Liquidation of offshore companies

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The procedure of company liquidation differs by country. In some states it implies a long-term and costly process, in other states it is possible to save on formal liquidation procedure by sending a request to the registration authority and asking to strike off the company from the registry due to cease of activity.

Nevertheless, it is worth mentioning that, e.g. in the Bahamas all company’s assets are confiscated by the government 6 months after  striking-off and cannot be returned even by a court order. Also many countries have provisions in their legislation which stipulate a company’s automatic striking-off the registry in case of nonpayment of annual state fees and taxes. 

If you no longer need an offshore company you can address Campio Group and we will gladly assist you with ceasing the company in two possible ways:

1. Liquidation by striking-off from the registry.
The main requirement to legal existence of a company in the country of its registration is due and timely payment of obligatory state fees. Not paying these contributions will eventually lead to striking off the company from the registry. Such striking off, however, does not imply that the company itself, its directors and shareholders get rid of their existing and future liabilities. A stricken-off company can be restored during a certain period (this period differs in each jurisdiction and is defined by law). To do so it is necessary to simply pay all fees and duties, as well as incurred penalties for late payment. Such liquidation process is common to classic offshore jurisdictions. Liquidation procedure in non-offshore jurisdictions is usually much more stringent and not as easy.

2. Voluntary Liquidation.

When liquidating a company voluntarily it is necessary to stick to the formal procedure defined by law. Major stages of voluntary liquidation are as follows:

  • Making the decision to liquidate. Persons who can make such decision should be indicated in the company’s bylaws. These may be directors or shareholders. If the company is using nominee services then a written instruction of the decision to liquidate should be also signed by the beneficial owner.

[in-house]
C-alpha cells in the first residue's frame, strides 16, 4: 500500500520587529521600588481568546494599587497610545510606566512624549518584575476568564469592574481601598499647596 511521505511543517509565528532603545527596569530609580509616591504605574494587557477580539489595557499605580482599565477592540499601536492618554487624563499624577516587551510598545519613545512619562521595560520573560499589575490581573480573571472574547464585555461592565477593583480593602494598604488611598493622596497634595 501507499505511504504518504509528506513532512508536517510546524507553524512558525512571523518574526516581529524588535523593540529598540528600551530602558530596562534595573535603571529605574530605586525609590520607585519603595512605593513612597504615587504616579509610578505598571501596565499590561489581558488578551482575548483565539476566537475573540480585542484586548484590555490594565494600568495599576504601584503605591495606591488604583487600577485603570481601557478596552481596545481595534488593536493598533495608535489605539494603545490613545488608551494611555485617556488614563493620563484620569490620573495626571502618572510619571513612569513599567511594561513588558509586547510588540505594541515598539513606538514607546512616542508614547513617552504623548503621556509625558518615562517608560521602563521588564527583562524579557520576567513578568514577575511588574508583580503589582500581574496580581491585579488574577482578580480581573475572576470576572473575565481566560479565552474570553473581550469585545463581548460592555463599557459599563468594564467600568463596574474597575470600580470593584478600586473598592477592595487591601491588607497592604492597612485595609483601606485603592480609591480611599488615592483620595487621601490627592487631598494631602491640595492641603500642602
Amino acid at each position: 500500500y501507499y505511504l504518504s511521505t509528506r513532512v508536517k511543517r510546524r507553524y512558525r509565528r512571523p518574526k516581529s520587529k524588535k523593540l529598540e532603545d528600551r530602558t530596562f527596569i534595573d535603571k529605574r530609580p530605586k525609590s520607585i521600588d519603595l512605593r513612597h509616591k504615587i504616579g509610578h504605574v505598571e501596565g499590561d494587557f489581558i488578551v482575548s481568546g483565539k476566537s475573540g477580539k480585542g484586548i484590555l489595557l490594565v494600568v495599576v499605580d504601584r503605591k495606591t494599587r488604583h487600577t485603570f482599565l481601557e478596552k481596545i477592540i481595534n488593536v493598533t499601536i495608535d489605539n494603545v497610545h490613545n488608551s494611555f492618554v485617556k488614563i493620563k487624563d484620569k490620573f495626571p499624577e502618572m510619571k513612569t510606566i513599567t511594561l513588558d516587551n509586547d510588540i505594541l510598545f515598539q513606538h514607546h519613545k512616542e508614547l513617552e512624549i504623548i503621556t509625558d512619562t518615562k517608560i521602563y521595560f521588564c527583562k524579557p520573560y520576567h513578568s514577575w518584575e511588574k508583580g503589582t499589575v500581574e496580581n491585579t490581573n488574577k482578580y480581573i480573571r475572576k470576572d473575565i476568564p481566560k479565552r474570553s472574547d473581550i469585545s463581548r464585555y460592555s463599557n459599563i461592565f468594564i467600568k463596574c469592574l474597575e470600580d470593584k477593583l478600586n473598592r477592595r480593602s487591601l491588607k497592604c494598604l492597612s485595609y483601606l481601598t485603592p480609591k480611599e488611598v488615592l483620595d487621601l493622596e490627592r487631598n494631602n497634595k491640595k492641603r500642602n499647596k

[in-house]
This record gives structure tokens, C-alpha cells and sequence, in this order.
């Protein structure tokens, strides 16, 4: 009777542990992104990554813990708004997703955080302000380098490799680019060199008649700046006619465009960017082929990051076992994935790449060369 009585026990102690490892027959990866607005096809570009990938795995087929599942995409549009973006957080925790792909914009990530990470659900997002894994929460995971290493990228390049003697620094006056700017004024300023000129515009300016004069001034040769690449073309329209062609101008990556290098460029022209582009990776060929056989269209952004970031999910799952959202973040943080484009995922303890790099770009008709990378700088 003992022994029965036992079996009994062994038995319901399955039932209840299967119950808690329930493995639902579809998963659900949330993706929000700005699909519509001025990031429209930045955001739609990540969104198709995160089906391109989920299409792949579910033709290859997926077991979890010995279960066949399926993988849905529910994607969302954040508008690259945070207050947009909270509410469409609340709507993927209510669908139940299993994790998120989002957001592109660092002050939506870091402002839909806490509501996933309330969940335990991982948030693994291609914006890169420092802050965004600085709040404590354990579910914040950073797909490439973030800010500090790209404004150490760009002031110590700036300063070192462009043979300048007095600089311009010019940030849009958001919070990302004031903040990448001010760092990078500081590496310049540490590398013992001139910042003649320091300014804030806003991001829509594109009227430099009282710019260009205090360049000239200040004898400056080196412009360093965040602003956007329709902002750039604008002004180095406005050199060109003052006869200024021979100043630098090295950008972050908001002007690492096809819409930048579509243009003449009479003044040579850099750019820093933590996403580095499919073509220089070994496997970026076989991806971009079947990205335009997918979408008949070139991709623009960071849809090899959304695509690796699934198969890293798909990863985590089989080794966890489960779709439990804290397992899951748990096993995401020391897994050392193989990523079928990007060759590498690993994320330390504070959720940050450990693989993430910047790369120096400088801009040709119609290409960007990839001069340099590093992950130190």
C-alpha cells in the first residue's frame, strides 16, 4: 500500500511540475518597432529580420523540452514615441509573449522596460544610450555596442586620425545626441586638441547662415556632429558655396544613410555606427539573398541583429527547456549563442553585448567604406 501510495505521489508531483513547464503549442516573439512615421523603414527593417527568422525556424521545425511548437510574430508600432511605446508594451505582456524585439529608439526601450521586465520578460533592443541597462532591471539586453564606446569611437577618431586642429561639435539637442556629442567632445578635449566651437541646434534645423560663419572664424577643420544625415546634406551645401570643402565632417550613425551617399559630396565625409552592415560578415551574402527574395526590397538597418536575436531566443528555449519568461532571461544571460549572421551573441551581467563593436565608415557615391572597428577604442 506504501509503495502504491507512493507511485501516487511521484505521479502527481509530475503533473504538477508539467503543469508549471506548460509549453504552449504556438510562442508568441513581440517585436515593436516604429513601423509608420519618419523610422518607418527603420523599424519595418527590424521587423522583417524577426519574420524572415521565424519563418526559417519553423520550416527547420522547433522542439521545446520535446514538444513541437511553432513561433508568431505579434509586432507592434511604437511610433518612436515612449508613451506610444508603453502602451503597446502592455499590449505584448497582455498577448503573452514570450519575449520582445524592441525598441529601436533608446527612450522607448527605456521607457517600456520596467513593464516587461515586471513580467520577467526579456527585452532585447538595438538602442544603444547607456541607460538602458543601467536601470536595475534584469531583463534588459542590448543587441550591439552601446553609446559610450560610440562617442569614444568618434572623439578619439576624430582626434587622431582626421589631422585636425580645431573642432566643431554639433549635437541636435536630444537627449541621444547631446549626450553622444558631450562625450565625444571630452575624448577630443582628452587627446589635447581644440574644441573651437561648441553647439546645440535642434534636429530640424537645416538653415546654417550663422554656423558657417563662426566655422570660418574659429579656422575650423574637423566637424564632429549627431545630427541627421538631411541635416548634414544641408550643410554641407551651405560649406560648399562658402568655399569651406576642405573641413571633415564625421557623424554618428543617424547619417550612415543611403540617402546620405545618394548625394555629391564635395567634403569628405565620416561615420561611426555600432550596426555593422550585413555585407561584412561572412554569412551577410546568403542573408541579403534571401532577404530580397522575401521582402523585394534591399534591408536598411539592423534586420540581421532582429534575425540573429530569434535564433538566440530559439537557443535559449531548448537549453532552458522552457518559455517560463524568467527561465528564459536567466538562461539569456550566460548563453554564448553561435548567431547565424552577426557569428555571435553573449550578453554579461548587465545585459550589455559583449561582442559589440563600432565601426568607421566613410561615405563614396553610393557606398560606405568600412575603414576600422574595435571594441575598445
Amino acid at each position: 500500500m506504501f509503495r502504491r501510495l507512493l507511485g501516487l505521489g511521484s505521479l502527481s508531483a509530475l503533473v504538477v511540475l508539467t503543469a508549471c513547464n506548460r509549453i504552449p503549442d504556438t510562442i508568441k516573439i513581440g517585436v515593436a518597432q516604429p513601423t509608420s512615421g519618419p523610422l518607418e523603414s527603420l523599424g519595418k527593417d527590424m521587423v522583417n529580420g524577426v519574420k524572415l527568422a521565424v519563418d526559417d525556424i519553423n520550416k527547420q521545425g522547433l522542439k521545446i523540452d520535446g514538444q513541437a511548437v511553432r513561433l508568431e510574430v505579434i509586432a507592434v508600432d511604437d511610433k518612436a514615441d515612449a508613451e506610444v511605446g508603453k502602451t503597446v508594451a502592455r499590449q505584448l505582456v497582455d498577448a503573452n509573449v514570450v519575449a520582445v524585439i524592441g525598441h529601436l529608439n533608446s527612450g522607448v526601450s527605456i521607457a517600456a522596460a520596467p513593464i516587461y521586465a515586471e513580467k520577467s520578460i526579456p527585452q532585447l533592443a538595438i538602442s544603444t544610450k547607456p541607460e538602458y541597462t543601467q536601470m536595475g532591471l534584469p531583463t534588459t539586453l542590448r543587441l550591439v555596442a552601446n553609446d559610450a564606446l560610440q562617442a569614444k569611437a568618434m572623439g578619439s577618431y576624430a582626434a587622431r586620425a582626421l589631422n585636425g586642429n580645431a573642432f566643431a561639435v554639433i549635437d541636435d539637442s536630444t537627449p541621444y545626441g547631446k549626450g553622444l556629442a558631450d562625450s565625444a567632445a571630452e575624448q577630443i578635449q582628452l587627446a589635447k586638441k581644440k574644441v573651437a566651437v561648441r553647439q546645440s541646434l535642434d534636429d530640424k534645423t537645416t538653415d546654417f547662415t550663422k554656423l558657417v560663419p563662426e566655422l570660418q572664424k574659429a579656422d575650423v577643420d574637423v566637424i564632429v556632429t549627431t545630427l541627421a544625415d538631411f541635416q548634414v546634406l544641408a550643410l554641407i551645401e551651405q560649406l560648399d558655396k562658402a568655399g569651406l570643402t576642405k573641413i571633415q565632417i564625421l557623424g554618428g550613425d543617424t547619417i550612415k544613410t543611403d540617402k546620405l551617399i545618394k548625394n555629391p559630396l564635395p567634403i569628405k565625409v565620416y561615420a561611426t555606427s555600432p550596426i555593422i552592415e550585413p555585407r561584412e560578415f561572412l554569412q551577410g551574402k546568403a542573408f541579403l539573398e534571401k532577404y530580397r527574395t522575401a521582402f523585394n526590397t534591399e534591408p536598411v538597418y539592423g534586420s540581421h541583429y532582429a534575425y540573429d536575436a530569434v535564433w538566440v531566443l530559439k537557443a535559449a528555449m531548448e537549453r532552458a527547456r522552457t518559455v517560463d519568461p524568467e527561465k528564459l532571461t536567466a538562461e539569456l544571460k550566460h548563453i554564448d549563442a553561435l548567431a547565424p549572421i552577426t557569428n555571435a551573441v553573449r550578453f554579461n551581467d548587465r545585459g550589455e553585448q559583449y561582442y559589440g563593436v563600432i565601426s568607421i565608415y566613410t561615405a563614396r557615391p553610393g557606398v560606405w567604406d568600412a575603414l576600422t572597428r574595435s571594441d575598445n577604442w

• Before the formal procedure of voluntary liquidation starts the company must pay all outstanding liabilities as well as liquidation fees.
  • Appointing company’s liquidator. This may be any person but in practice it is usually an accountant, auditor or any other person who is well aware of the financial state of the company. Responsibilities of the liquidator among others include informing the company registrar that the company has started the process of voluntary liquidation and to assess and allot company’s assets in between shareholders.
  • Publication in press about commencement of the official procedure of voluntary liquidation. Such information must be published in one of the official sources in the country of registration.
  • Issuing certificate of liquidation. After all the abovementioned stages are over the liquidator receives a certificate which proves company’s successful liquidation from the company registrar.

It is worth mentioning that the process of voluntary liquidation may last for several months. Each country has specific requirements and liquidation stages may differ. That is why we advise to address professionals before commencing liquidation proceedings.